The development of stage machinery in the nineteenth century British theatre : a study of physical and documentary evidence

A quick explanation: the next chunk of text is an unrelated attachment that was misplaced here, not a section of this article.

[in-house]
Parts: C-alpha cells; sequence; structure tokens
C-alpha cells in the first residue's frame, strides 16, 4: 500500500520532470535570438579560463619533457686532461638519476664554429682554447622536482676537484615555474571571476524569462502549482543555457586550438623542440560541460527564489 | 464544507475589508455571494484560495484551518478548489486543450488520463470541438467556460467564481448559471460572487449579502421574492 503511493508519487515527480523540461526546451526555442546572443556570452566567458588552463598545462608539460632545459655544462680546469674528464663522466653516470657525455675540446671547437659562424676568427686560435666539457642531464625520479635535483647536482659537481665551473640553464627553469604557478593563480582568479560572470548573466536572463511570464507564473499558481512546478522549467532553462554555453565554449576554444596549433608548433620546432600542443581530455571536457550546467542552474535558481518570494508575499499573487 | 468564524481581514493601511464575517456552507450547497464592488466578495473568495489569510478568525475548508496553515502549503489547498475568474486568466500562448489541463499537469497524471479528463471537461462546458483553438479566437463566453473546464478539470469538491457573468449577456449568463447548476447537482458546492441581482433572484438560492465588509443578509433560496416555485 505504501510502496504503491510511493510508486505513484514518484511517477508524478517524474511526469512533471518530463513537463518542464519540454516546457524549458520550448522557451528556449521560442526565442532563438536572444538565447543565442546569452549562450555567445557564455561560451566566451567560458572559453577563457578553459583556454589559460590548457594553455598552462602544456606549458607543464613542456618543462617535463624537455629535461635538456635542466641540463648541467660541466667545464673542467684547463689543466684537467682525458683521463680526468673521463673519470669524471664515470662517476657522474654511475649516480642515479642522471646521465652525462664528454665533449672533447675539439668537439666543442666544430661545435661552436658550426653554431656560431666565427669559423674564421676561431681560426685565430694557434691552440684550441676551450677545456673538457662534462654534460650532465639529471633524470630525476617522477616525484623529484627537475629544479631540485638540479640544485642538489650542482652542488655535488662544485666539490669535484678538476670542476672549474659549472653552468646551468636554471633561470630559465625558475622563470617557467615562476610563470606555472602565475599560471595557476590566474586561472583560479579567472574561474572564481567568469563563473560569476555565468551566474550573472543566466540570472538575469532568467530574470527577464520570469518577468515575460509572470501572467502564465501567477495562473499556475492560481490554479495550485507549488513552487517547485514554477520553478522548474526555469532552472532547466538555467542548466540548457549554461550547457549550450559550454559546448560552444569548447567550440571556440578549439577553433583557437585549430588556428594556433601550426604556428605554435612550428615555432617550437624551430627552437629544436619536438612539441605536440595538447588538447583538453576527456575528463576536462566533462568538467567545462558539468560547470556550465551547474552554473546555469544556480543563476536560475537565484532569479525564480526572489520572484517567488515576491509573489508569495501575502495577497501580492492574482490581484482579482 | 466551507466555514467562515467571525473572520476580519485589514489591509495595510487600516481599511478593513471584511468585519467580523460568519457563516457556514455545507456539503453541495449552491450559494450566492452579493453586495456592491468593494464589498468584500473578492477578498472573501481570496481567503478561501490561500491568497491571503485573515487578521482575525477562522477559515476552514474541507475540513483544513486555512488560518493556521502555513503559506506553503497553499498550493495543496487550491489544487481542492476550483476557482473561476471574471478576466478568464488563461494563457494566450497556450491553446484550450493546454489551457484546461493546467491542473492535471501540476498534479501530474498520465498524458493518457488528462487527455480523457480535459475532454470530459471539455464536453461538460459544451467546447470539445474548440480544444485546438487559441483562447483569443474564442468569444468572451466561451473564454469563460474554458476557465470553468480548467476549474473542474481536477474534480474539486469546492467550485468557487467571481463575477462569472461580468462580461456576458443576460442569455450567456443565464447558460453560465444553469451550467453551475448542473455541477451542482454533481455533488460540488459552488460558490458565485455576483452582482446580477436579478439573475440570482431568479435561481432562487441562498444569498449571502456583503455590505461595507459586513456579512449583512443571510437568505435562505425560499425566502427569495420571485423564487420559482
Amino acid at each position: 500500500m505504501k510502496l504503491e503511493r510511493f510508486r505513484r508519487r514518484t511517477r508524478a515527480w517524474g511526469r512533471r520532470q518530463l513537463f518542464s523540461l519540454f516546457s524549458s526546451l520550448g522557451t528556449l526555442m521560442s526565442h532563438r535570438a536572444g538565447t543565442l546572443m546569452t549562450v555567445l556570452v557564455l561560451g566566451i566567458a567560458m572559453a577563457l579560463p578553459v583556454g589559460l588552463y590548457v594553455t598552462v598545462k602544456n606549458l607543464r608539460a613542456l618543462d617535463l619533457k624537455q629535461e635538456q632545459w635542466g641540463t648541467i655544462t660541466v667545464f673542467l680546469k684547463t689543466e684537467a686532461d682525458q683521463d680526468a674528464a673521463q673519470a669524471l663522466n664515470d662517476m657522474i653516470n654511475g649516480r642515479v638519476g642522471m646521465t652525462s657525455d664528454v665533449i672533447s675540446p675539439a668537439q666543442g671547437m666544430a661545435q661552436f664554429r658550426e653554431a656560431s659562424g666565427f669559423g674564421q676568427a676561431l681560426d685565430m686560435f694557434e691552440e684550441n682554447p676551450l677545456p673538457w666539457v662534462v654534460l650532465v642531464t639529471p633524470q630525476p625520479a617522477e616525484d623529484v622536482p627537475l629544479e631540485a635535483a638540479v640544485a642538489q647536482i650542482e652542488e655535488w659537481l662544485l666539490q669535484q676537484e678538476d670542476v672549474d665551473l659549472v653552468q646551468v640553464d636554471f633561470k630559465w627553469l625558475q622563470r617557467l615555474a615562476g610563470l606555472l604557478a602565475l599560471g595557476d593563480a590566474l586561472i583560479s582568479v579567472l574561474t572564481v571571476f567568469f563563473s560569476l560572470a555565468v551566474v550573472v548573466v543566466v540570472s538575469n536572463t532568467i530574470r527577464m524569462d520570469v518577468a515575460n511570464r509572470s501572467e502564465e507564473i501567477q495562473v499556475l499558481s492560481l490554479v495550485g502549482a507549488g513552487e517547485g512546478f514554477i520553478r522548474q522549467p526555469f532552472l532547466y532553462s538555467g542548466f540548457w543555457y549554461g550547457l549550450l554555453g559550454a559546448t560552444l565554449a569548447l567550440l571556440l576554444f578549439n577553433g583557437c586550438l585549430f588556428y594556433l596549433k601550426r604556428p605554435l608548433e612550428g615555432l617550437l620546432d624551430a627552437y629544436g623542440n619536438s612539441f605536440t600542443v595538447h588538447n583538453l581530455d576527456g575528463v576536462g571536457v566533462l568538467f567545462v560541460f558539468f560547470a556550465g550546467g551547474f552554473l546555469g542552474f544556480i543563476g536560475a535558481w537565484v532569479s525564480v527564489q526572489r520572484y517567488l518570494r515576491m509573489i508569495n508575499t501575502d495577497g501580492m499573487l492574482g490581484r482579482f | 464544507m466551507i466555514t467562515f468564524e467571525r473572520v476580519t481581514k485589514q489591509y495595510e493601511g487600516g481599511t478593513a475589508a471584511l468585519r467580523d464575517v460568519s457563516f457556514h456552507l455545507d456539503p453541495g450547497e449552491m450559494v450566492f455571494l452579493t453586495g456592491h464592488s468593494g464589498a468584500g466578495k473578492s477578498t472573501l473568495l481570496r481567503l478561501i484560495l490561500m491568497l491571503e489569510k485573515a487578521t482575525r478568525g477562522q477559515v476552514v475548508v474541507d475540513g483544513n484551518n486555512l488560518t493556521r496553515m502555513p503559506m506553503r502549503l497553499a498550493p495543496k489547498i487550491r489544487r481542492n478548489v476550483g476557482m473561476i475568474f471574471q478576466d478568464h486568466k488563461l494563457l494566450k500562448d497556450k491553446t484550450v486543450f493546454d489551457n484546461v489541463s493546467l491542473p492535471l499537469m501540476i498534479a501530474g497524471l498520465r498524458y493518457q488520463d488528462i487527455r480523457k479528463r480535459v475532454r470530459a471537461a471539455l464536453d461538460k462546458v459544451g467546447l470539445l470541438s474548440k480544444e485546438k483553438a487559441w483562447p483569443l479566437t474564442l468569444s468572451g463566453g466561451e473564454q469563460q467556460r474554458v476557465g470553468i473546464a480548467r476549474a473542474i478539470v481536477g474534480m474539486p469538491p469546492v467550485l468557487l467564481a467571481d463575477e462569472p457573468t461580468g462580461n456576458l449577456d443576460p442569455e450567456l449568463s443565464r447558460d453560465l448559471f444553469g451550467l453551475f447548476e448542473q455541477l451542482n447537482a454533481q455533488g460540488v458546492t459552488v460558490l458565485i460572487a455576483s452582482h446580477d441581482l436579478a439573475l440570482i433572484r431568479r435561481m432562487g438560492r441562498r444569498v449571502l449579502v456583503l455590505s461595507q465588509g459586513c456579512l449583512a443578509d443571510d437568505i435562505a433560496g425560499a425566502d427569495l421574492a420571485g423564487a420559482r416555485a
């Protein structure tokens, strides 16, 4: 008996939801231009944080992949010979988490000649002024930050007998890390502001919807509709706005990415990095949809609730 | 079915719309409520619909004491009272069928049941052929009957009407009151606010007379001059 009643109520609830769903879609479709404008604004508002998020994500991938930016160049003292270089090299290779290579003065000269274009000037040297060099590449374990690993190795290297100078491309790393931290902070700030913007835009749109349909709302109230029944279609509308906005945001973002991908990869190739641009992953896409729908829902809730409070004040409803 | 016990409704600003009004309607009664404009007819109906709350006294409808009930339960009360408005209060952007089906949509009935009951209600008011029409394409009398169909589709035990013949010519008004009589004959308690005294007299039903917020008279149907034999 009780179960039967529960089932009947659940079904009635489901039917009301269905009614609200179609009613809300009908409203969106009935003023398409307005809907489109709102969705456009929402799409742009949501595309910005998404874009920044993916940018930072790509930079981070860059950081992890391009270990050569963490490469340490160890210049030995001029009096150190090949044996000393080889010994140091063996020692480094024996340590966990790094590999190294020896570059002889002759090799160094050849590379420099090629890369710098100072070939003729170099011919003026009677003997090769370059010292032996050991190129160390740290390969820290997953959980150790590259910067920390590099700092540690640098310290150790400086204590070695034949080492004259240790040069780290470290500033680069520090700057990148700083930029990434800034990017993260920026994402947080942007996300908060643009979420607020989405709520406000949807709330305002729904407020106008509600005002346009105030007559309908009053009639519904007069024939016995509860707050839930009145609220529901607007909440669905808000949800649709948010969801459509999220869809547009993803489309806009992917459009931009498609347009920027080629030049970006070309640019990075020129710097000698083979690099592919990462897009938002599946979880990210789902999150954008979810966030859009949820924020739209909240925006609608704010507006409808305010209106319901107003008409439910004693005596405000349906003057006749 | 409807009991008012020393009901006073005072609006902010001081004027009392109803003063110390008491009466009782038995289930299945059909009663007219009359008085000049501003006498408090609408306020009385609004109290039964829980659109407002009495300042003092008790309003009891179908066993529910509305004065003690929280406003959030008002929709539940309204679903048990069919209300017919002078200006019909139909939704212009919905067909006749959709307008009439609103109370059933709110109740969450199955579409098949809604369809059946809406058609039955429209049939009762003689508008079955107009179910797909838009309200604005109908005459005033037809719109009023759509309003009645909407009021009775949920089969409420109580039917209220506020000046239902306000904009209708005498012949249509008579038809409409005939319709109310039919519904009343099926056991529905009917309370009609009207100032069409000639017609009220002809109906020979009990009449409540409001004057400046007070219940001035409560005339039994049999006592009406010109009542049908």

Thc devolopment of scene changing machinery in Great Britain is perhaps one of the few disciplines in the field of mechanical engineering which have virtually never relied upon new discoveries in technology for their advancement. Instead it has always lagged behind, perhaps modifying, certainly adapting, existing techniques. This study aims to examine the evolution of stage machinery during the nineteenth century, when many techniques had already been in existence and traditions firmly established since the previous century. The degree of development in the course of the nineteenth century was in many ways a reflection of the type of drama presented. As time went by, the public's taste for spectacle and visual presentation intensified and fostered an increase in the complexity of scene changing equipment. This in turn meant that many of the theatres built in the eighteenth century, especially in the provinces, were sadly inadequate for housing the vast quantities of equipment which machinists needed to install above and below the stage. As a result architects, began improving and enlarging existing theatres as well as building new ones, with increased stage width and depth, increased flying space above and increased depth below the stage.There was indeed an enormous rise in demand for scenic effects shortly after the beginning of the nineteenth century. This rapid growth caused the smaller existing Georgian playhouses, like the Theatre Royal, Ipswich, either to be modified in an attempt to cater for new trends, or to close. This dilemma alone must be acknowledged as a significant contributory factor in the decline of the Georgian playhouse and helps to explain the comparatively small number of such theatres surviving to the present day.The techniques of the stage machinist in the first half of the nineteenth century relied almost totally on technology and basic engineering principles which had existed for many years. Certainly the comparison often made between the backstage of a theatre of this period and a sailing ship is a very apt one, since both relied on manually hauled ropes, sheaves and the principles of mechanical advantage. However, these techniques had also been utilised for other, non-theatrical purposes. For instance, housed in the central tower of Beverley Minster is a large treadwheel, which was, and is still, used to raise equipment from ground level into the roof space [sec photo.1]. This is based upon the principles of mechanical advantage, in much the same way as many pieces of scene-changing equipment.Thus, because the theatrical profession was slow to adopt now apparatus and constantly replacing old machinery with brand new near-replicas, its evolution was comparatively slow. The job of a stage machinist was quite often a family concern, as the techniques, traditions, secrets and tricks of the trade were passed from father to son. The Sloman family and the Grieve family were particularly well known in London for their knowledge and expertise in this hold. Change was to a greater or lessor extent resisted and in any case many saw little need for change, especially those who were steeped in the traditions of the machinist and his machinery. It was, in fact, this basic resistance which caused a disruption in the evolutionary development of stage machinery. Many theatre architects were happy to furnish a traditional stage machinist with a blank drawing denoting "The Stage", requiring him to fill in the details as he saw fit, whilst the innovators devised all manner of new equipment, that which worked and sometimes that which emphatically did not. There was therefore a bifurcation, with the 'traditional school' refining the 'English wood stage' to a higher degree of sophistication, whilst the 'modern school' developed and attempted to apply the engineering technology associated with other disciplines. In essence, the latter attempted to replace muscle power with hydraulic or electrical power.This thesis documents the development of stage machinery from its comparatively primitive state at the beginning of the nineteenth century, through years of growth and expansion, and finally into the last decade of the century, when theatrical productions were in truth exercises in spectacle.